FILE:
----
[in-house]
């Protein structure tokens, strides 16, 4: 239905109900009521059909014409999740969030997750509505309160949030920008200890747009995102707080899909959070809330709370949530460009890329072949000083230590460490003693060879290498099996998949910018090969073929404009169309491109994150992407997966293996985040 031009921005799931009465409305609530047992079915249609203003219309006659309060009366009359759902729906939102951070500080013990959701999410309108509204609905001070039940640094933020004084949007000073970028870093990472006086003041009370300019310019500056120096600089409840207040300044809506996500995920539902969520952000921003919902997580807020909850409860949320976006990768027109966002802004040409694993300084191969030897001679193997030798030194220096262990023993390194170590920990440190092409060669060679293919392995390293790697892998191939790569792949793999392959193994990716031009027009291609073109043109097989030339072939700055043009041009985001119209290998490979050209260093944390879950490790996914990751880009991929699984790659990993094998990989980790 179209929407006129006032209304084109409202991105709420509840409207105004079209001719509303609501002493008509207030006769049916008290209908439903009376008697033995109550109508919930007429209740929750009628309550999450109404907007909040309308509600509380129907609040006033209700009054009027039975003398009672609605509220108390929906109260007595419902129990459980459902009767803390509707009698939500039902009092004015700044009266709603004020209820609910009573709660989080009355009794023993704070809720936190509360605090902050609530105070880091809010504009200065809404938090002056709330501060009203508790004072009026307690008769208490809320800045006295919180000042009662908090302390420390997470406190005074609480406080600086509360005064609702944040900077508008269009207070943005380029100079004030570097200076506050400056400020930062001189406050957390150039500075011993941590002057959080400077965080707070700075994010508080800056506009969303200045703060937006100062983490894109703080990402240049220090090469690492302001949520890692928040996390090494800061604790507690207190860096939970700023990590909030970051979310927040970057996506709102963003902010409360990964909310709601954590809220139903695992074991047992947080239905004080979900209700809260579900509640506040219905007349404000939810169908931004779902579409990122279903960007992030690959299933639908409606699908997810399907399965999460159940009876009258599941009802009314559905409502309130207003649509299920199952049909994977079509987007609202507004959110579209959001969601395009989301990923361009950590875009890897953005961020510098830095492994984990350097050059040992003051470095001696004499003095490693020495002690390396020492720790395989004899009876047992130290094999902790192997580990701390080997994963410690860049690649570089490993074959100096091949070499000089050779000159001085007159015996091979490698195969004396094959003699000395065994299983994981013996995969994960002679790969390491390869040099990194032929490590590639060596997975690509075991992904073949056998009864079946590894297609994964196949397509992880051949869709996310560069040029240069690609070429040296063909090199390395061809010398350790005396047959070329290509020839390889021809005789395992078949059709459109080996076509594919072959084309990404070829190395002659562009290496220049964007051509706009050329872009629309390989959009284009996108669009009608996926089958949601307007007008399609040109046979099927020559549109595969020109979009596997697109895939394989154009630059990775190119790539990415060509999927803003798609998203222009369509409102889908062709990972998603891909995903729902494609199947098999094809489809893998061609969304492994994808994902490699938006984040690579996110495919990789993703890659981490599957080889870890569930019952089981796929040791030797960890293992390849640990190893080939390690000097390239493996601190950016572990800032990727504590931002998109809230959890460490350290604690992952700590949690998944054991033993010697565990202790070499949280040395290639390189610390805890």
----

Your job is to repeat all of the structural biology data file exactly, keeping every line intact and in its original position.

[in-house]
């Protein structure tokens, strides 16, 4: 239905109900009521059909014409999740969030997750509505309160949030920008200890747009995102707080899909959070809330709370949530460009890329072949000083230590460490003693060879290498099996998949910018090969073929404009169309491109994150992407997966293996985040 031009921005799931009465409305609530047992079915249609203003219309006659309060009366009359759902729906939102951070500080013990959701999410309108509204609905001070039940640094933020004084949007000073970028870093990472006086003041009370300019310019500056120096600089409840207040300044809506996500995920539902969520952000921003919902997580807020909850409860949320976006990768027109966002802004040409694993300084191969030897001679193997030798030194220096262990023993390194170590920990440190092409060669060679293919392995390293790697892998191939790569792949793999392959193994990716031009027009291609073109043109097989030339072939700055043009041009985001119209290998490979050209260093944390879950490790996914990751880009991929699984790659990993094998990989980790 179209929407006129006032209304084109409202991105709420509840409207105004079209001719509303609501002493008509207030006769049916008290209908439903009376008697033995109550109508919930007429209740929750009628309550999450109404907007909040309308509600509380129907609040006033209700009054009027039975003398009672609605509220108390929906109260007595419902129990459980459902009767803390509707009698939500039902009092004015700044009266709603004020209820609910009573709660989080009355009794023993704070809720936190509360605090902050609530105070880091809010504009200065809404938090002056709330501060009203508790004072009026307690008769208490809320800045006295919180000042009662908090302390420390997470406190005074609480406080600086509360005064609702944040900077508008269009207070943005380029100079004030570097200076506050400056400020930062001189406050957390150039500075011993941590002057959080400077965080707070700075994010508080800056506009969303200045703060937006100062983490894109703080990402240049220090090469690492302001949520890692928040996390090494800061604790507690207190860096939970700023990590909030970051979310927040970057996506709102963003902010409360990964909310709601954590809220139903695992074991047992947080239905004080979900209700809260579900509640506040219905007349404000939810169908931004779902579409990122279903960007992030690959299933639908409606699908997810399907399965999460159940009876009258599941009802009314559905409502309130207003649509299920199952049909994977079509987007609202507004959110579209959001969601395009989301990923361009950590875009890897953005961020510098830095492994984990350097050059040992003051470095001696004499003095490693020495002690390396020492720790395989004899009876047992130290094999902790192997580990701390080997994963410690860049690649570089490993074959100096091949070499000089050779000159001085007159015996091979490698195969004396094959003699000395065994299983994981013996995969994960002679790969390491390869040099990194032929490590590639060596997975690509075991992904073949056998009864079946590894297609994964196949397509992880051949869709996310560069040029240069690609070429040296063909090199390395061809010398350790005396047959070329290509020839390889021809005789395992078949059709459109080996076509594919072959084309990404070829190395002659562009290496220049964007051509706009050329872009629309390989959009284009996108669009009608996926089958949601307007007008399609040109046979099927020559549109595969020109979009596997697109895939394989154009630059990775190119790539990415060509999927803003798609998203222009369509409102889908062709990972998603891909995903729902494609199947098999094809489809893998061609969304492994994808994902490699938006984040690579996110495919990789993703890659981490599957080889870890569930019952089981796929040791030797960890293992390849640990190893080939390690000097390239493996601190950016572990800032990727504590931002998109809230959890460490350290604690992952700590949690998944054991033993010697565990202790070499949280040395290639390189610390805890």